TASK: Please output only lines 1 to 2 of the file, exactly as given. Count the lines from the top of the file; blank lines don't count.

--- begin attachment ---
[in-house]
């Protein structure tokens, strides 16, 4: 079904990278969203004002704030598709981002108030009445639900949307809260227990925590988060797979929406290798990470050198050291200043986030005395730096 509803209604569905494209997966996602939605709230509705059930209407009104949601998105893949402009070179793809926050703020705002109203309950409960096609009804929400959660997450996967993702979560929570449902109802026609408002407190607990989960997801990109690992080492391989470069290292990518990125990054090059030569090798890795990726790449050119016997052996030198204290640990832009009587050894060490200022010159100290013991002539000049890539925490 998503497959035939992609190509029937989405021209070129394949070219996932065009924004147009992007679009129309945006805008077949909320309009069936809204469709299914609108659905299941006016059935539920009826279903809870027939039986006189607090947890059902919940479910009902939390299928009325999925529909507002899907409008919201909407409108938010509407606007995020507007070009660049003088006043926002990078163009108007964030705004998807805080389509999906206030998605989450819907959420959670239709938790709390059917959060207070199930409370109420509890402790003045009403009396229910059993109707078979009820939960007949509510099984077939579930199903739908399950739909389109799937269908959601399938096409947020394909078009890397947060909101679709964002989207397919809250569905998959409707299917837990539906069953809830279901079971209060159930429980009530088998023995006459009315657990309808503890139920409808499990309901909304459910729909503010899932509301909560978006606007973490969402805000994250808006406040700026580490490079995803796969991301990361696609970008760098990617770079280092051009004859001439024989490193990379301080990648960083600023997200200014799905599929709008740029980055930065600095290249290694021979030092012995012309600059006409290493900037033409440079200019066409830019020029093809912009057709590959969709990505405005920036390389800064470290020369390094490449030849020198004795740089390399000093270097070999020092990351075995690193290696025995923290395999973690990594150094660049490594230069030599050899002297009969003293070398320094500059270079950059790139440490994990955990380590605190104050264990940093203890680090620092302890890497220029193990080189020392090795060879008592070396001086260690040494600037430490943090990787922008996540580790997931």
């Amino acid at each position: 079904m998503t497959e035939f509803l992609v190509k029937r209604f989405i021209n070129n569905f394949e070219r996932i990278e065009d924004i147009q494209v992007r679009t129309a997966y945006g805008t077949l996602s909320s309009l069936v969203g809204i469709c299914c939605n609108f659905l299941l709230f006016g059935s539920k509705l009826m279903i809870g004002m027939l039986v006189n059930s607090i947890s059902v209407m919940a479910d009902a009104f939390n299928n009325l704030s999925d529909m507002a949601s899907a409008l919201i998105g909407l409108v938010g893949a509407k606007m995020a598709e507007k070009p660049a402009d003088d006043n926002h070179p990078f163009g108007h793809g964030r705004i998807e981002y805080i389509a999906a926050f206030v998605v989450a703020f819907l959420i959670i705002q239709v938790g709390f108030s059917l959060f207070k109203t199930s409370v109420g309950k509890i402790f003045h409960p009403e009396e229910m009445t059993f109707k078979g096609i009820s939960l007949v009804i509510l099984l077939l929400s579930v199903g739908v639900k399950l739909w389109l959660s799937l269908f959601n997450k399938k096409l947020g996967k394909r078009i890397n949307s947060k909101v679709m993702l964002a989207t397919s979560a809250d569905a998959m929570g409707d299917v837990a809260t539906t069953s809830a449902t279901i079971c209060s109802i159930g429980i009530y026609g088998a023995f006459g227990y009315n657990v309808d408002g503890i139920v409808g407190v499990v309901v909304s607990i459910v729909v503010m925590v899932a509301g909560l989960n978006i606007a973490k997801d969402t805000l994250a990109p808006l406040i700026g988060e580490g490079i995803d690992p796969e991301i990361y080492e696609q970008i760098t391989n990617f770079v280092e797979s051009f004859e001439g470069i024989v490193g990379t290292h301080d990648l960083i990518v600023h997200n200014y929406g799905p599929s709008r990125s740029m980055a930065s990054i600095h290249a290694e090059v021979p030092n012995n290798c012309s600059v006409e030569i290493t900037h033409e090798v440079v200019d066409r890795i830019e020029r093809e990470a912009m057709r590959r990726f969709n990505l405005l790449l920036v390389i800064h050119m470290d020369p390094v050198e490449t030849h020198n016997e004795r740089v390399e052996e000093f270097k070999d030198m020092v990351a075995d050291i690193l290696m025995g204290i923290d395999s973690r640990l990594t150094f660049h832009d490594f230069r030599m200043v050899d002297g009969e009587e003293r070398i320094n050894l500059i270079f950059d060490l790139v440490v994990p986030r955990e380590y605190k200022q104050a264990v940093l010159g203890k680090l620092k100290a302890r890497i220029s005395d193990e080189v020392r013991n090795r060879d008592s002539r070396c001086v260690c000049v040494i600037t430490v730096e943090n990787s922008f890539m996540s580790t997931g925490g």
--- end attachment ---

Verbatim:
[in-house]
């Protein structure tokens, strides 16, 4: 079904990278969203004002704030598709981002108030009445639900949307809260227990925590988060797979929406290798990470050198050291200043986030005395730096 509803209604569905494209997966996602939605709230509705059930209407009104949601998105893949402009070179793809926050703020705002109203309950409960096609009804929400959660997450996967993702979560929570449902109802026609408002407190607990989960997801990109690992080492391989470069290292990518990125990054090059030569090798890795990726790449050119016997052996030198204290640990832009009587050894060490200022010159100290013991002539000049890539925490 998503497959035939992609190509029937989405021209070129394949070219996932065009924004147009992007679009129309945006805008077949909320309009069936809204469709299914609108659905299941006016059935539920009826279903809870027939039986006189607090947890059902919940479910009902939390299928009325999925529909507002899907409008919201909407409108938010509407606007995020507007070009660049003088006043926002990078163009108007964030705004998807805080389509999906206030998605989450819907959420959670239709938790709390059917959060207070199930409370109420509890402790003045009403009396229910059993109707078979009820939960007949509510099984077939579930199903739908399950739909389109799937269908959601399938096409947020394909078009890397947060909101679709964002989207397919809250569905998959409707299917837990539906069953809830279901079971209060159930429980009530088998023995006459009315657990309808503890139920409808499990309901909304459910729909503010899932509301909560978006606007973490969402805000994250808006406040700026580490490079995803796969991301990361696609970008760098990617770079280092051009004859001439024989490193990379301080990648960083600023997200200014799905599929709008740029980055930065600095290249290694021979030092012995012309600059006409290493900037033409440079200019066409830019020029093809912009057709590959969709990505405005920036390389800064470290020369390094490449030849020198004795740089390399000093270097070999020092990351075995690193290696025995923290395999973690990594150094660049490594230069030599050899002297009969003293070398320094500059270079950059790139440490994990955990380590605190104050264990940093203890680090620092302890890497220029193990080189020392090795060879008592070396001086260690040494600037430490943090990787922008996540580790997931």